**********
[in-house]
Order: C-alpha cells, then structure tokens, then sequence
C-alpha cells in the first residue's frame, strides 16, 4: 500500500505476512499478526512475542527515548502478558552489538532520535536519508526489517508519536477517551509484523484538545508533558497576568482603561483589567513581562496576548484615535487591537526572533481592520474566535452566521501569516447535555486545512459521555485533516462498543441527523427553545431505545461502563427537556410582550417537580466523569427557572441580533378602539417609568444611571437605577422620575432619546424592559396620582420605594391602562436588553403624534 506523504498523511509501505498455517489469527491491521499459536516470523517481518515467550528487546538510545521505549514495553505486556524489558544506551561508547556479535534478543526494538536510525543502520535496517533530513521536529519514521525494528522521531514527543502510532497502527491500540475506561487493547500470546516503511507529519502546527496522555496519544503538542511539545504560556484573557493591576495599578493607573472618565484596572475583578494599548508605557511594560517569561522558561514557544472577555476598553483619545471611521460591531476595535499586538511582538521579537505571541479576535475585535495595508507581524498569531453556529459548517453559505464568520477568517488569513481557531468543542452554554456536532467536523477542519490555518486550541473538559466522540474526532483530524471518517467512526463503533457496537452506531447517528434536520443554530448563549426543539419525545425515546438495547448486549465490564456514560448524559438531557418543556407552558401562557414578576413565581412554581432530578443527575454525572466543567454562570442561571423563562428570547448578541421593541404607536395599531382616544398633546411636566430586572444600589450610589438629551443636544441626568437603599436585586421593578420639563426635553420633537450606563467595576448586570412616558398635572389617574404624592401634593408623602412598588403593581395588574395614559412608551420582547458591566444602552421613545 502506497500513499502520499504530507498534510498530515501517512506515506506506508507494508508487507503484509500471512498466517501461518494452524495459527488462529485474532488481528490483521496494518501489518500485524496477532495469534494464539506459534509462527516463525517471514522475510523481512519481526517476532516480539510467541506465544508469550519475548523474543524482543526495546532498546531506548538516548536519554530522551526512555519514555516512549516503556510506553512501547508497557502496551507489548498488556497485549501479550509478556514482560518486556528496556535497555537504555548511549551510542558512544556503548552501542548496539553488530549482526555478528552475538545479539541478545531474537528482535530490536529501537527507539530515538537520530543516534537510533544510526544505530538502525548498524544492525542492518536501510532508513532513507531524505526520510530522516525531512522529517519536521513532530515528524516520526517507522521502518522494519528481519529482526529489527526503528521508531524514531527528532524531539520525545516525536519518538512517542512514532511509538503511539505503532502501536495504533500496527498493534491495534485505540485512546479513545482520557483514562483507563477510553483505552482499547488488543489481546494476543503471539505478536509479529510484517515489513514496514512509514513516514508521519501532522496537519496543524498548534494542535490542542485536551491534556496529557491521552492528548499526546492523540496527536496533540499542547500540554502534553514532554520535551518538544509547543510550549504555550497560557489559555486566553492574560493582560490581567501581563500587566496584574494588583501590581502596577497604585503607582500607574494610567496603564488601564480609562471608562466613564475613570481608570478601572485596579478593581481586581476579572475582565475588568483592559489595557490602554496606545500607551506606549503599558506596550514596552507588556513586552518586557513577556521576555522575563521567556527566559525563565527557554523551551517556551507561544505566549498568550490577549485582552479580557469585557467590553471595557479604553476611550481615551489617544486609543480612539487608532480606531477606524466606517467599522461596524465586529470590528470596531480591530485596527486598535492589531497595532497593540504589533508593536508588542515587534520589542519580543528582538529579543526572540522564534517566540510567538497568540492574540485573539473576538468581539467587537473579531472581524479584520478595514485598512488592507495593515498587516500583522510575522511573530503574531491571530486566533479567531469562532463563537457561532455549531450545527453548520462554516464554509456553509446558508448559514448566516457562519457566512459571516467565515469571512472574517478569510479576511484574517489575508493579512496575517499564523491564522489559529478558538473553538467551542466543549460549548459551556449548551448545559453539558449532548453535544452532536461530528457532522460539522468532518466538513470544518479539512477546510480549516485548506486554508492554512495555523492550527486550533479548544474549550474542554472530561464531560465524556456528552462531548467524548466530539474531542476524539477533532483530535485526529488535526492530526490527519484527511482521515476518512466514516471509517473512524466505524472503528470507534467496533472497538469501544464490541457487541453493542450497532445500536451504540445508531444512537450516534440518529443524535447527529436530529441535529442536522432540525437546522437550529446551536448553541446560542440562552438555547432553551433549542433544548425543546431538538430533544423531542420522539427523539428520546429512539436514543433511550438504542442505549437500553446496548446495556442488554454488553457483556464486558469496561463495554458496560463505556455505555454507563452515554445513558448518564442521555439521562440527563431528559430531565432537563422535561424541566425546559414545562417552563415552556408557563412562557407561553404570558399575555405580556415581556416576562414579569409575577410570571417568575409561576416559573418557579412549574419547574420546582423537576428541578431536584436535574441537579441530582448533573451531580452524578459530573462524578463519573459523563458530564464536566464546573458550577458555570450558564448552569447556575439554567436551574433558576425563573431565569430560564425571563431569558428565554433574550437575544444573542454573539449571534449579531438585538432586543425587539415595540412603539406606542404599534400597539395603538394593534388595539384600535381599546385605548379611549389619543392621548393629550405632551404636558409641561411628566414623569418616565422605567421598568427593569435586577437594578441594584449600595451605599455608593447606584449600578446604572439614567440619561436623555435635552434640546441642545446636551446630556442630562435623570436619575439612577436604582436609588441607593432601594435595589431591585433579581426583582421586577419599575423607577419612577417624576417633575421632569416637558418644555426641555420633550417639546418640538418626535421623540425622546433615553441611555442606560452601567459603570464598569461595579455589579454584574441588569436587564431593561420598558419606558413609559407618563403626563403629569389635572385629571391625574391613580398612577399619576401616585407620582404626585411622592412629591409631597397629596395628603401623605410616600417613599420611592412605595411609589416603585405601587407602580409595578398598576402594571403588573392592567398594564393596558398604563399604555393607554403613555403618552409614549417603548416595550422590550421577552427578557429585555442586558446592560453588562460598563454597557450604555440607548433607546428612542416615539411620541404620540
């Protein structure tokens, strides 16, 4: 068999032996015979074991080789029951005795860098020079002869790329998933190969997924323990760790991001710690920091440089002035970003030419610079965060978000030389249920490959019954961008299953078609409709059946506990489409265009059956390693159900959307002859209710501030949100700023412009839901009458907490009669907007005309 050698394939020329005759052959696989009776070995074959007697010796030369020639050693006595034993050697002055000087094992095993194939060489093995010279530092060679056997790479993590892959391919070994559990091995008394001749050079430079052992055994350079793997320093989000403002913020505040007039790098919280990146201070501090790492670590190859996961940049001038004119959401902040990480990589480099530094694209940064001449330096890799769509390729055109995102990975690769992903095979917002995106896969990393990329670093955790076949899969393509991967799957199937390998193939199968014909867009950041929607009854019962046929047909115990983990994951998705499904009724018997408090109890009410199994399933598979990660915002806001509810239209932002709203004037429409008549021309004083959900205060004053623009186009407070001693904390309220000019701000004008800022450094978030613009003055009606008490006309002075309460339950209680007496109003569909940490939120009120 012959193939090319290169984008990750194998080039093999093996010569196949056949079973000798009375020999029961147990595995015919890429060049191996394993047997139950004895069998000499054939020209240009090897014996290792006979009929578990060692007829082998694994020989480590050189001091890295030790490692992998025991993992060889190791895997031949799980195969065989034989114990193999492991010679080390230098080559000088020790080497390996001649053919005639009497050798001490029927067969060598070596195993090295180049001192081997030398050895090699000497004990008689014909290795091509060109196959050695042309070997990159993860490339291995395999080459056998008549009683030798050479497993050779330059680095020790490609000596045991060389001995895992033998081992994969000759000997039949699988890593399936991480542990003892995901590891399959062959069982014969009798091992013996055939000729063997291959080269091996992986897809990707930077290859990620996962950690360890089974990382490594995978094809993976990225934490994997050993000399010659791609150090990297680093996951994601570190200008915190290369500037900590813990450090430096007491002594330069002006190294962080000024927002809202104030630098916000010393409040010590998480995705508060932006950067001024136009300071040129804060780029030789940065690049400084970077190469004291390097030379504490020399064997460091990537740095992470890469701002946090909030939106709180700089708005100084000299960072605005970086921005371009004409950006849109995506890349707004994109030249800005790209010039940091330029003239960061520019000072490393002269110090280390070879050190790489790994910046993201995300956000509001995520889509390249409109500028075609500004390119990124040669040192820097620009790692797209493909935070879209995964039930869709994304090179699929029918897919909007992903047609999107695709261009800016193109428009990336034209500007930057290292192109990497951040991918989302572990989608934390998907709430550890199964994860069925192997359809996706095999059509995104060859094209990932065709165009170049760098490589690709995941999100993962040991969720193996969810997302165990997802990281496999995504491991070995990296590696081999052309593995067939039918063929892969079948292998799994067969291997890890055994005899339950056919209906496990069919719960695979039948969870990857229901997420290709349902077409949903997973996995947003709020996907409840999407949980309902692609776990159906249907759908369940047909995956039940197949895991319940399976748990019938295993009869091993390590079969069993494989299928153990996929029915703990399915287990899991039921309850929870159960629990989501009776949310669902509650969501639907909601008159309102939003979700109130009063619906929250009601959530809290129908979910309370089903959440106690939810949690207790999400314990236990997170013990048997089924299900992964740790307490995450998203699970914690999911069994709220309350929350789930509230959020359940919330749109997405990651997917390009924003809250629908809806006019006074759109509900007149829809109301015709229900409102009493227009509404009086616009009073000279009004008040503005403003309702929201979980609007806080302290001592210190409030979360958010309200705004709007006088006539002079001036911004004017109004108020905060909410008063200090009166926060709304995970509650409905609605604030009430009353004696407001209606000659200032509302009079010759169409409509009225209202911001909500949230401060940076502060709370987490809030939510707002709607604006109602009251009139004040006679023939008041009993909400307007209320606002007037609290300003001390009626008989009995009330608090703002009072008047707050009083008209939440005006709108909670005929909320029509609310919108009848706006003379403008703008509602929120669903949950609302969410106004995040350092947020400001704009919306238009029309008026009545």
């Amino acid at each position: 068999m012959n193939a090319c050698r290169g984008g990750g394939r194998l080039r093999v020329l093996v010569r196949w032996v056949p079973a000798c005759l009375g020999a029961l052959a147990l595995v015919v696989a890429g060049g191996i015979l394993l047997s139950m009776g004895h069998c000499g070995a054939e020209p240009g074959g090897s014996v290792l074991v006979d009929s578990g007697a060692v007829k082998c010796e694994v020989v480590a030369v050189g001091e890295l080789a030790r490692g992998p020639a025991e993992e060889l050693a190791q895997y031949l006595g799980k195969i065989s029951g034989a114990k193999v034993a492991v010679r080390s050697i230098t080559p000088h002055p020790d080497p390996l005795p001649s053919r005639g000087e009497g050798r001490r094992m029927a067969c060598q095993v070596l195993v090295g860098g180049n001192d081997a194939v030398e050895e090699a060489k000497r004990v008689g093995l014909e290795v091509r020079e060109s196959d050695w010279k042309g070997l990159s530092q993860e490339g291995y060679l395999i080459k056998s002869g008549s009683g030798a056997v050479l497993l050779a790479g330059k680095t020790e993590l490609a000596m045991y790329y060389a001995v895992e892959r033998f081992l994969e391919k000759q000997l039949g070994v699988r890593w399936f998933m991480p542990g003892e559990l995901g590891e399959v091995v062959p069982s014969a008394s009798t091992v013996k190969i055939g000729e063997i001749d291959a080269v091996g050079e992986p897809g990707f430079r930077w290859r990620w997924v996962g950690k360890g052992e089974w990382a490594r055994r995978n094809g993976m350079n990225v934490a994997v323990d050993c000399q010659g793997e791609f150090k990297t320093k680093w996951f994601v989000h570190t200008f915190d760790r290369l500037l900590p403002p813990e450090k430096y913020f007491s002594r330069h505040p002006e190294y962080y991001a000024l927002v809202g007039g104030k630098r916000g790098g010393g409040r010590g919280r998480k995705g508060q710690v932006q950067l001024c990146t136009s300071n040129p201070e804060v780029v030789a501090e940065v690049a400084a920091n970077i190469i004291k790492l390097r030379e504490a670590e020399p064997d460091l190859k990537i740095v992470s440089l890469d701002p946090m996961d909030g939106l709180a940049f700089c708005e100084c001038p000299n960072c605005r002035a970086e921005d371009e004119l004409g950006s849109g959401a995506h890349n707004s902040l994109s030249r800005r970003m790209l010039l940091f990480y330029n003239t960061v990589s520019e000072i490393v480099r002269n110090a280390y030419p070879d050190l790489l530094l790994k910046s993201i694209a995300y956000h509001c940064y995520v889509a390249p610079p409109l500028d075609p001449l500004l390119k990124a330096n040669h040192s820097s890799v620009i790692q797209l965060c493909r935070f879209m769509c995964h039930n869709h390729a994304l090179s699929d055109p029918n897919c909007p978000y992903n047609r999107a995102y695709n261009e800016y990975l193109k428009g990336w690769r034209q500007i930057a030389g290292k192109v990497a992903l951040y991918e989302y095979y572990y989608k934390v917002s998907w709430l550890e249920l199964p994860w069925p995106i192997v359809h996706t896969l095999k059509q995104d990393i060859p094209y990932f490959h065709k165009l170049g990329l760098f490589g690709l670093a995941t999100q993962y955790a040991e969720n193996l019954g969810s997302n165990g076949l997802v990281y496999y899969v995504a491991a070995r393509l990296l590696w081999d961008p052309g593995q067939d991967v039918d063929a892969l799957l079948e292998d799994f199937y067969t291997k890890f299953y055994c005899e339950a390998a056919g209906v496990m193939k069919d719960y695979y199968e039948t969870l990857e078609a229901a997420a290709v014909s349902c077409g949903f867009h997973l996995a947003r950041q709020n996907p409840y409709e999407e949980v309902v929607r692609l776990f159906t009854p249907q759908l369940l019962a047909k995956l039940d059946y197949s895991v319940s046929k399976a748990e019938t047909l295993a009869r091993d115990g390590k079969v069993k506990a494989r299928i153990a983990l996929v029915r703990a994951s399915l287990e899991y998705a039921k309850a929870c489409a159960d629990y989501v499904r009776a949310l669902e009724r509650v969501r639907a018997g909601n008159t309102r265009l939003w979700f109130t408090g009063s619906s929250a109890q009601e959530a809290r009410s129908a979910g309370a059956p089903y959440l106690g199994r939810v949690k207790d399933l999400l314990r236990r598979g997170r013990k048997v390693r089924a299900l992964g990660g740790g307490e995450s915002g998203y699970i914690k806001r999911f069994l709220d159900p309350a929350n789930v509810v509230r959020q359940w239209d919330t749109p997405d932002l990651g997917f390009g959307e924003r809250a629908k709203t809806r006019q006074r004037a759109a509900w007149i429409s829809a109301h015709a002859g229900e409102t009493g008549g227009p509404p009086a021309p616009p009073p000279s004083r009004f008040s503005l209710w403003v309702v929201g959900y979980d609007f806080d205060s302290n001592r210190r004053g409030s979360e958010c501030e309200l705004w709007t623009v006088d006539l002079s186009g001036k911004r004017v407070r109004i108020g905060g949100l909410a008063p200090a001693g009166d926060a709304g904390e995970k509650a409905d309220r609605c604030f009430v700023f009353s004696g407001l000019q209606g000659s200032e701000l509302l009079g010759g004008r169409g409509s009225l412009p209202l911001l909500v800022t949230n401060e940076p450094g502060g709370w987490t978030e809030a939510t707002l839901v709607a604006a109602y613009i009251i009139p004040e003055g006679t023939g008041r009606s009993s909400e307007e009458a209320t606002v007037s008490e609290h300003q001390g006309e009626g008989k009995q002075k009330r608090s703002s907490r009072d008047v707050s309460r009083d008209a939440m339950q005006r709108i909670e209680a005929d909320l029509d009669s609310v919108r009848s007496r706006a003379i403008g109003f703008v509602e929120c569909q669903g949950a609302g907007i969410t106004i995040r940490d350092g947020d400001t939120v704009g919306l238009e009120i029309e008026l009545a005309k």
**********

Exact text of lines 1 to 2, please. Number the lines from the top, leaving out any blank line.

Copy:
[in-house]
Order: C-alpha cells, then structure tokens, then sequence